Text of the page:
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John Oliver Student Stereotypes Challenged by Math and Science Rock Stars

On January 30, 2014, a collection of human "books," all of whom pack impressive resumes in the math and science fields, met with almost 200 Grade 9 students at John Oliver Secondary School to talk about their passions, education and life's work. 

JO's human library event aimed to challenge stereotypes by bringing people together to interact and share their stories, giving students the opportunity to learn from a scientist or mathematician.

For the whole day in the school's learning commons, students conversed with the human "books" of their choice. During the conversation, the Grade 9s asked about the exciting developments in the specialists' fields, explored a "day in the life" of these accomplished and interesting people and took note of their advice.

Manjinder Deol, an engineer who designed Nano and iPod accessories for Apple, was one of the most popular "books". Deol, who graduated from John Oliver, now works as a maritime system engineer. The students' eyes widened in surprise when hearing Deol describe how 3D printing technology can change peoples' lives and how he is able to design a computer that would fit in the size of a gum stick.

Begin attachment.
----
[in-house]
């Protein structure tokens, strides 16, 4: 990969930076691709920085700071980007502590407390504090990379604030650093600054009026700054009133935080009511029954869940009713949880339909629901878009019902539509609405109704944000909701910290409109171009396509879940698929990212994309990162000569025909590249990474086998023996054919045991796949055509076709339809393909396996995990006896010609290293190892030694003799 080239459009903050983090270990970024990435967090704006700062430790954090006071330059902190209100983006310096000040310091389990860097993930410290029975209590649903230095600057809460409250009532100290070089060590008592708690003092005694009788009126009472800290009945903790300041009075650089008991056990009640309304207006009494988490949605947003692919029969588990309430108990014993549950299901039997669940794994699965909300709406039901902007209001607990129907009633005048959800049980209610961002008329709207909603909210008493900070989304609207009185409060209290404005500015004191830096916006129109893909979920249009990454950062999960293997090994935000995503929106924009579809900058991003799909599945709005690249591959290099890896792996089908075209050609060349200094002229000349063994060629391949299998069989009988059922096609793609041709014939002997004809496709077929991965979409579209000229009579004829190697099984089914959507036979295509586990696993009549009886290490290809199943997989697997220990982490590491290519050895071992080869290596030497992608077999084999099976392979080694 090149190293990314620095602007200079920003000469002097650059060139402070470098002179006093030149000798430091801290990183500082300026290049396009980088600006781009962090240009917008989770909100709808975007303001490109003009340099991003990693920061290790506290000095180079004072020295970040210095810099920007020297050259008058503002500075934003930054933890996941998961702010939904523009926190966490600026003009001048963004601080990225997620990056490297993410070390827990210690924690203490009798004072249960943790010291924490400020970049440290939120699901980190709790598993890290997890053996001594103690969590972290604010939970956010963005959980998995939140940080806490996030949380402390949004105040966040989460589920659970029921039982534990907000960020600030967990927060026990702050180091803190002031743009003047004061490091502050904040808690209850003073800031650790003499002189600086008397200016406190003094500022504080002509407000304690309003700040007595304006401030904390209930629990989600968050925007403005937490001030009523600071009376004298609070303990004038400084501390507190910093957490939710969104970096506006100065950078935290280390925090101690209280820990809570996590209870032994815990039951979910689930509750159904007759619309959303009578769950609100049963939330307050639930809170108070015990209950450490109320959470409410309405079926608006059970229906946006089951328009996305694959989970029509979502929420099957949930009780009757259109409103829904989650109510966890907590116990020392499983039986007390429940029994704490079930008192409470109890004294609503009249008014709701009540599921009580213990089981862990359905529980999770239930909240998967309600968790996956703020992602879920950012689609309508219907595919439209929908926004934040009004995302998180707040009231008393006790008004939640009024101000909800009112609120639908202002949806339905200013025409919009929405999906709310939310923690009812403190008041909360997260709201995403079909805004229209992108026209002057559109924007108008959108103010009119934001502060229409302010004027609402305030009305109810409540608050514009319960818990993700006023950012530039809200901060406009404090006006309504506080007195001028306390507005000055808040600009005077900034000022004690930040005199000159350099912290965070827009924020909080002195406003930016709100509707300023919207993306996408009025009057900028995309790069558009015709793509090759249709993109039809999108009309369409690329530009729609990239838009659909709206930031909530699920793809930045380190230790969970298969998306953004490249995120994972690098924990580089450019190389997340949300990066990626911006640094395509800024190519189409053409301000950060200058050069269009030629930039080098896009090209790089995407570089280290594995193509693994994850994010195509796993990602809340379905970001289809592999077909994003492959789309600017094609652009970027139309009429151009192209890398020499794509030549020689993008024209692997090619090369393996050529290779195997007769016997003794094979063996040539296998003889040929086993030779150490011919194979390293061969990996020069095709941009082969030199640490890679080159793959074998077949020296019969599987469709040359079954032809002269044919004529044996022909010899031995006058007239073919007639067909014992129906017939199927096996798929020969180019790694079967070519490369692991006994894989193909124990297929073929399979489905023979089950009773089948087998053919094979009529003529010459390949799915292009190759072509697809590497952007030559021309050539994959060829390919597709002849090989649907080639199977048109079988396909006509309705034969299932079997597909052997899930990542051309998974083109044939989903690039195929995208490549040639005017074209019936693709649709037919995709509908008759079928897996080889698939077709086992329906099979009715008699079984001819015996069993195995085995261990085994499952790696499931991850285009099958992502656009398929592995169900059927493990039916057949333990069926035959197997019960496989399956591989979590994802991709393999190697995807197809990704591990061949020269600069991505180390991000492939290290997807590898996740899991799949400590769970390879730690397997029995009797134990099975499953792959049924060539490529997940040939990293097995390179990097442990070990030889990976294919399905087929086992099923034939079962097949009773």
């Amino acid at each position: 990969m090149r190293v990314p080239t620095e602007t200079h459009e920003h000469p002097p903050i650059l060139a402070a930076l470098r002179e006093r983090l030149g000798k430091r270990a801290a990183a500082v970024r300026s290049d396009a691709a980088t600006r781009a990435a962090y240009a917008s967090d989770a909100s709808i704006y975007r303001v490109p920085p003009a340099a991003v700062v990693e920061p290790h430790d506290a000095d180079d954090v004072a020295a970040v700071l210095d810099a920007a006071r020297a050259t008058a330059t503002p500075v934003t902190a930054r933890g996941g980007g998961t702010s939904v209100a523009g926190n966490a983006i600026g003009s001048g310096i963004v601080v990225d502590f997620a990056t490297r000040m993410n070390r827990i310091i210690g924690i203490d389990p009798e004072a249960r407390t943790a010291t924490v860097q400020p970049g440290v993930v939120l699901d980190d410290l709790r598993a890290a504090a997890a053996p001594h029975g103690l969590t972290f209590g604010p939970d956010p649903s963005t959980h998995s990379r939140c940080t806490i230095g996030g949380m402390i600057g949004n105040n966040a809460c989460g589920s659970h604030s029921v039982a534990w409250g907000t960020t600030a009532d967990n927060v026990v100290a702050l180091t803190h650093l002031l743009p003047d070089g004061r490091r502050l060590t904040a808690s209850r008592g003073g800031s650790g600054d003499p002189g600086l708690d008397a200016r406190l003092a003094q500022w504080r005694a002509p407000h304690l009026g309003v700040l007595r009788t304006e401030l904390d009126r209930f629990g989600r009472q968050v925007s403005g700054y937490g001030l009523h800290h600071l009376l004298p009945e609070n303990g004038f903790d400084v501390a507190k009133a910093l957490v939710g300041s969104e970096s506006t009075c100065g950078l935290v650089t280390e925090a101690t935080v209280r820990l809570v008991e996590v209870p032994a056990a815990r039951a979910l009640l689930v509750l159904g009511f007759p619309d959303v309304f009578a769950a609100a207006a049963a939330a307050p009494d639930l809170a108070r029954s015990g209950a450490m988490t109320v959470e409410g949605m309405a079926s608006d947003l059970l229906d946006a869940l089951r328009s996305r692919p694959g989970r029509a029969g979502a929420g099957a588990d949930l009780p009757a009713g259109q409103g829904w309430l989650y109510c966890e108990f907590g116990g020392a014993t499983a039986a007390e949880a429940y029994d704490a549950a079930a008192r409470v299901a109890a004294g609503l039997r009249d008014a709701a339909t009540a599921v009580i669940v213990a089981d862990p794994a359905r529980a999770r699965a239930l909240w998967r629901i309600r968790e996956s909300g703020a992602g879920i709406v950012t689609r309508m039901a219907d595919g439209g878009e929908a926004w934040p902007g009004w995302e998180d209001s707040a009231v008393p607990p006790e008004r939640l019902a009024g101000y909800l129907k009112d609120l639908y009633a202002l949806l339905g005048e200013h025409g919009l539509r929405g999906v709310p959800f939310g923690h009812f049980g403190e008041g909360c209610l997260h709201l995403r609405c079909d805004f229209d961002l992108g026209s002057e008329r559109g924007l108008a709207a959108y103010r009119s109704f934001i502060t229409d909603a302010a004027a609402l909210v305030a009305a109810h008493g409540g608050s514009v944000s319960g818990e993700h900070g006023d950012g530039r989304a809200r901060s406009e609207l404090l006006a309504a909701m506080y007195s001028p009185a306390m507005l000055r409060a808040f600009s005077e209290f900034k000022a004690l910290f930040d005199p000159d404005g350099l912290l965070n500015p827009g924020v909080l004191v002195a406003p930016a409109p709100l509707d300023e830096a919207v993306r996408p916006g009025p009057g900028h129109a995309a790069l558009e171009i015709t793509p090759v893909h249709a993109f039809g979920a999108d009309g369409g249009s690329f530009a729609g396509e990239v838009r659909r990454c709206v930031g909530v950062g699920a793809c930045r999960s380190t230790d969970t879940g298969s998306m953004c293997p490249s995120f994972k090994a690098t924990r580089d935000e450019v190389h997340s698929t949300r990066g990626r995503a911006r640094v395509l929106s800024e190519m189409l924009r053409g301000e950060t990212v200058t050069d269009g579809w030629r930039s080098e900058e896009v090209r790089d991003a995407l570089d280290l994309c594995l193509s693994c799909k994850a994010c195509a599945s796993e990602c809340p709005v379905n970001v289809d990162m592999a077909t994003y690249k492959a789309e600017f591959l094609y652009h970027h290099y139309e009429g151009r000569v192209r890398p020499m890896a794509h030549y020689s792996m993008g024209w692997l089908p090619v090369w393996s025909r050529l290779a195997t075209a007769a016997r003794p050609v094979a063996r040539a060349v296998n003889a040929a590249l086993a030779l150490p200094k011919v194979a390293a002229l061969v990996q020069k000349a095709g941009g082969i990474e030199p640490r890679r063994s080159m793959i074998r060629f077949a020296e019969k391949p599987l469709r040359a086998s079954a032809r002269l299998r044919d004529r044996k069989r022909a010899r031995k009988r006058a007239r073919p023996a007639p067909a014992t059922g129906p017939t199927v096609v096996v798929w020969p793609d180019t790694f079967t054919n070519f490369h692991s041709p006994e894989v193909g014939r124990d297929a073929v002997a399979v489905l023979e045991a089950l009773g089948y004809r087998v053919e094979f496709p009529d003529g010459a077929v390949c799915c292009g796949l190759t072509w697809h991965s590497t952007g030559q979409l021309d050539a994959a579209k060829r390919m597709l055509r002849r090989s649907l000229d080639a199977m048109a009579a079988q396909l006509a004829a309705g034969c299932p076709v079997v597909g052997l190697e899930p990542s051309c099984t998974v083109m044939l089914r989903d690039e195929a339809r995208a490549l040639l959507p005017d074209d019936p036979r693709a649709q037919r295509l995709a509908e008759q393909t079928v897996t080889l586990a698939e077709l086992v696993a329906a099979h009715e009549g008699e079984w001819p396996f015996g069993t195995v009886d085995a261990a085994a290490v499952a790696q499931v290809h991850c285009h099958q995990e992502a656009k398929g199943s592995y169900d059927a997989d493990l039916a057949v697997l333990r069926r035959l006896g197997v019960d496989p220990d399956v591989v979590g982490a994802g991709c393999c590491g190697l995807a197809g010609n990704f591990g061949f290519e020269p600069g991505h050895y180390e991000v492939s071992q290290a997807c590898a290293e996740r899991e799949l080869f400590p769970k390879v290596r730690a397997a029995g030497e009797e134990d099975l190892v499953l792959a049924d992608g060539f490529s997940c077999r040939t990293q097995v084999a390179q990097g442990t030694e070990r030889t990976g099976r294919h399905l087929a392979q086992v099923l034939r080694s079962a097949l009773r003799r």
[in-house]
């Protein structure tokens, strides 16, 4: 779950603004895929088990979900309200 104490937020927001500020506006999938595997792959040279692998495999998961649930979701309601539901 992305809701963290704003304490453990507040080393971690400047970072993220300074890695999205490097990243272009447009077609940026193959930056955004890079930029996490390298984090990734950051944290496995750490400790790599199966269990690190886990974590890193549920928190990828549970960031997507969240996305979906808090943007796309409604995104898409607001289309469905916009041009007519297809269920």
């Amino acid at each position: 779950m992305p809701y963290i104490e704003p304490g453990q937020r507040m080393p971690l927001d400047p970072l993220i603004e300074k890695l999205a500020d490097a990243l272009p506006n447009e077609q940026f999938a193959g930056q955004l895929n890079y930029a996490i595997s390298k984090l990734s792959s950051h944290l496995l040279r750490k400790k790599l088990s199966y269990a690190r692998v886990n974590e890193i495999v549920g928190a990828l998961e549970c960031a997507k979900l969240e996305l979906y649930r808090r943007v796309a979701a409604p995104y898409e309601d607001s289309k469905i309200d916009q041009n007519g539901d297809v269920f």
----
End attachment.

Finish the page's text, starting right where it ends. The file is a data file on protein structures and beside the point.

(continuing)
"Keep your options open when considering the elective course. Beware of the amazing technology happening outside the school and imagine you could be the one that creates it," Deol told his groups of students.

Among the thirty human books attending the JO event were University of Laval professor Jean-Marie De Koninck, Calgary oil patch geophysicist Nancy Shaw, TRIUMF and BC Cancer Agency nuclear scientist Thomas Ruth, Genome BC Chief Scientific Officer Brad Popovich and paranormal investigator and master electrician Paul Stevens.

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